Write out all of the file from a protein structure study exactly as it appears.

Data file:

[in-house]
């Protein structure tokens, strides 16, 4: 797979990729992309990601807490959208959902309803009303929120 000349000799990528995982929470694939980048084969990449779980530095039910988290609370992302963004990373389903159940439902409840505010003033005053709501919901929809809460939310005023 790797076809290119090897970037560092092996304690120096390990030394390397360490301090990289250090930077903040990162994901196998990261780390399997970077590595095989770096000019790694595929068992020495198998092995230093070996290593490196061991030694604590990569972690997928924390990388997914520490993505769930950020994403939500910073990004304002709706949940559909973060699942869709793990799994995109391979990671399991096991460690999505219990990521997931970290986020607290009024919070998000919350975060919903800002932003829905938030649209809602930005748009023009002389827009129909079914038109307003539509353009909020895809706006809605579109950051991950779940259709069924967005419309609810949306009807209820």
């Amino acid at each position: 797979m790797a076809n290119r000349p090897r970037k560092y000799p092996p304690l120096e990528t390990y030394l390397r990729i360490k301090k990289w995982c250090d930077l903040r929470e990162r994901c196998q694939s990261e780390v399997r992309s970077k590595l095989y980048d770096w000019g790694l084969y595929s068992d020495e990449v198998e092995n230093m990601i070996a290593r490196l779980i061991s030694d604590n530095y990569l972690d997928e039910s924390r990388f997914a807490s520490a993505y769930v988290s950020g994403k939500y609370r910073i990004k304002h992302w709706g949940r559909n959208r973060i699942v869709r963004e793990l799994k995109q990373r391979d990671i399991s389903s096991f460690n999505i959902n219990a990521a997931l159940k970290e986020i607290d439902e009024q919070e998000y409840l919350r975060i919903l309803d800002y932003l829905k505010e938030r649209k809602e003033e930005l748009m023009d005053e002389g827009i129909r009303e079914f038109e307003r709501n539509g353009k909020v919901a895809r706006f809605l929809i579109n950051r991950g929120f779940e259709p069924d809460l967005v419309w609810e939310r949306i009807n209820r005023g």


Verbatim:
[in-house]
């Protein structure tokens, strides 16, 4: 797979990729992309990601807490959208959902309803009303929120 000349000799990528995982929470694939980048084969990449779980530095039910988290609370992302963004990373389903159940439902409840505010003033005053709501919901929809809460939310005023 790797076809290119090897970037560092092996304690120096390990030394390397360490301090990289250090930077903040990162994901196998990261780390399997970077590595095989770096000019790694595929068992020495198998092995230093070996290593490196061991030694604590990569972690997928924390990388997914520490993505769930950020994403939500910073990004304002709706949940559909973060699942869709793990799994995109391979990671399991096991460690999505219990990521997931970290986020607290009024919070998000919350975060919903800002932003829905938030649209809602930005748009023009002389827009129909079914038109307003539509353009909020895809706006809605579109950051991950779940259709069924967005419309609810949306009807209820």
């Amino acid at each position: 797979m790797a076809n290119r000349p090897r970037k560092y000799p092996p304690l120096e990528t390990y030394l390397r990729i360490k301090k990289w995982c250090d930077l903040r929470e990162r994901c196998q694939s990261e780390v399997r992309s970077k590595l095989y980048d770096w000019g790694l084969y595929s068992d020495e990449v198998e092995n230093m990601i070996a290593r490196l779980i061991s030694d604590n530095y990569l972690d997928e039910s924390r990388f997914a807490s520490a993505y769930v988290s950020g994403k939500y609370r910073i990004k304002h992302w709706g949940r559909n959208r973060i699942v869709r963004e793990l799994k995109q990373r391979d990671i399991s389903s096991f460690n999505i959902n219990a990521a997931l159940k970290e986020i607290d439902e009024q919070e998000y409840l919350r975060i919903l309803d800002y932003l829905k505010e938030r649209k809602e003033e930005l748009m023009d005053e002389g827009i129909r009303e079914f038109e307003r709501n539509g353009k909020v919901a895809r706006f809605l929809i579109n950051r991950g929120f779940e259709p069924d809460l967005v419309w609810e939310r949306i009807n209820r005023g």